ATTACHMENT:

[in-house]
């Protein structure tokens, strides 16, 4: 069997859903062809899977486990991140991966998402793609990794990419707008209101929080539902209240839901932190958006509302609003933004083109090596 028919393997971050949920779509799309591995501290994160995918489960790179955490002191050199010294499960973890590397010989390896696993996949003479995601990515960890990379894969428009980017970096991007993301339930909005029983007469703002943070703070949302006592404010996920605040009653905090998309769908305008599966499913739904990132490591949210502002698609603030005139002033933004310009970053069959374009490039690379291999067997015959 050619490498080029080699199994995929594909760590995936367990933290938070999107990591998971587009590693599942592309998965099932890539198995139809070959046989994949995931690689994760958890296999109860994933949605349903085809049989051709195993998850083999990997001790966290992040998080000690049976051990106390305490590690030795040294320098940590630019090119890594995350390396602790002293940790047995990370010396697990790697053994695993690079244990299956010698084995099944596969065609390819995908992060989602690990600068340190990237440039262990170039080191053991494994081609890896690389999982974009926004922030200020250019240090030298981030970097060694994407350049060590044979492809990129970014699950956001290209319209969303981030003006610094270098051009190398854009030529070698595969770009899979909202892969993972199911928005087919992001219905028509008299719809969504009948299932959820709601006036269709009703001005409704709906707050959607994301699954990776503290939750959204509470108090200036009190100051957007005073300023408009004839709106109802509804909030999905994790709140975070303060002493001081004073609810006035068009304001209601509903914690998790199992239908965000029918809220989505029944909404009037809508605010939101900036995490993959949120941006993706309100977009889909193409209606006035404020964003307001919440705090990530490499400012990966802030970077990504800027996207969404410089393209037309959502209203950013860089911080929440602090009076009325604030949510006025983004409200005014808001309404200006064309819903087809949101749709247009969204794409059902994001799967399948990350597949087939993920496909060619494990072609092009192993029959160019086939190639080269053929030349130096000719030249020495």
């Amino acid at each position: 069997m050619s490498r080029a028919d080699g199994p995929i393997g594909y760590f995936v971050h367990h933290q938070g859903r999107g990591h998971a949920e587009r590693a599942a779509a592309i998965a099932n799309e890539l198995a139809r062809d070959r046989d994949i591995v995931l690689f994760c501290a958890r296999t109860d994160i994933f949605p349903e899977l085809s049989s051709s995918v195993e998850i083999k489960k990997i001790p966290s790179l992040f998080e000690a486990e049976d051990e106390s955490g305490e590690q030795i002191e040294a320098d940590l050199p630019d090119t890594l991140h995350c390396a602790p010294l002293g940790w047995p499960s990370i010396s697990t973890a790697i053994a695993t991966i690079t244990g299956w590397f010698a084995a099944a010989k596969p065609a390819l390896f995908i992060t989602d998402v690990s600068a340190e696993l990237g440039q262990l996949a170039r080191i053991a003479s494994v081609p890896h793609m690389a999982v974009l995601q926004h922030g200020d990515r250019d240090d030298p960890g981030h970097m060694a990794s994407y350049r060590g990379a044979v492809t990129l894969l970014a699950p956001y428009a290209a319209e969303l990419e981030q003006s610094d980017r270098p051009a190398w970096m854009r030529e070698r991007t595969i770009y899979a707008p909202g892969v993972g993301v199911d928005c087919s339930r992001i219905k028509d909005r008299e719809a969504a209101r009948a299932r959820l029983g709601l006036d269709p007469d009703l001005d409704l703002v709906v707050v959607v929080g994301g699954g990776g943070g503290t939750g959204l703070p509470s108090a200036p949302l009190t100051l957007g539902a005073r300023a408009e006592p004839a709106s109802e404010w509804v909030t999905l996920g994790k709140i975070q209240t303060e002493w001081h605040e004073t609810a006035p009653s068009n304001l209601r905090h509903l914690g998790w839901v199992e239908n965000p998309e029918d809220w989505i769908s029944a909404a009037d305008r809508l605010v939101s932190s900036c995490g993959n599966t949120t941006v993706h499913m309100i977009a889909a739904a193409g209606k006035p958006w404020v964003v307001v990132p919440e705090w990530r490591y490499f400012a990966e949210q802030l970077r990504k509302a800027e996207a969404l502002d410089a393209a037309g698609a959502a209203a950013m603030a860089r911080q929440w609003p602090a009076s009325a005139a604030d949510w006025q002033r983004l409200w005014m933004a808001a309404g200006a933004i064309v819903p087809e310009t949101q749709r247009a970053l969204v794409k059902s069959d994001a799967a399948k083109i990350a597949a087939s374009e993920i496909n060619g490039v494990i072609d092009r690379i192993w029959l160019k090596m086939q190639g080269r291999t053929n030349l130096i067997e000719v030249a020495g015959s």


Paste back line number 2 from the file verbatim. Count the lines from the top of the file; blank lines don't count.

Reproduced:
């Protein structure tokens, strides 16, 4: 069997859903062809899977486990991140991966998402793609990794990419707008209101929080539902209240839901932190958006509302609003933004083109090596 028919393997971050949920779509799309591995501290994160995918489960790179955490002191050199010294499960973890590397010989390896696993996949003479995601990515960890990379894969428009980017970096991007993301339930909005029983007469703002943070703070949302006592404010996920605040009653905090998309769908305008599966499913739904990132490591949210502002698609603030005139002033933004310009970053069959374009490039690379291999067997015959 050619490498080029080699199994995929594909760590995936367990933290938070999107990591998971587009590693599942592309998965099932890539198995139809070959046989994949995931690689994760958890296999109860994933949605349903085809049989051709195993998850083999990997001790966290992040998080000690049976051990106390305490590690030795040294320098940590630019090119890594995350390396602790002293940790047995990370010396697990790697053994695993690079244990299956010698084995099944596969065609390819995908992060989602690990600068340190990237440039262990170039080191053991494994081609890896690389999982974009926004922030200020250019240090030298981030970097060694994407350049060590044979492809990129970014699950956001290209319209969303981030003006610094270098051009190398854009030529070698595969770009899979909202892969993972199911928005087919992001219905028509008299719809969504009948299932959820709601006036269709009703001005409704709906707050959607994301699954990776503290939750959204509470108090200036009190100051957007005073300023408009004839709106109802509804909030999905994790709140975070303060002493001081004073609810006035068009304001209601509903914690998790199992239908965000029918809220989505029944909404009037809508605010939101900036995490993959949120941006993706309100977009889909193409209606006035404020964003307001919440705090990530490499400012990966802030970077990504800027996207969404410089393209037309959502209203950013860089911080929440602090009076009325604030949510006025983004409200005014808001309404200006064309819903087809949101749709247009969204794409059902994001799967399948990350597949087939993920496909060619494990072609092009192993029959160019086939190639080269053929030349130096000719030249020495």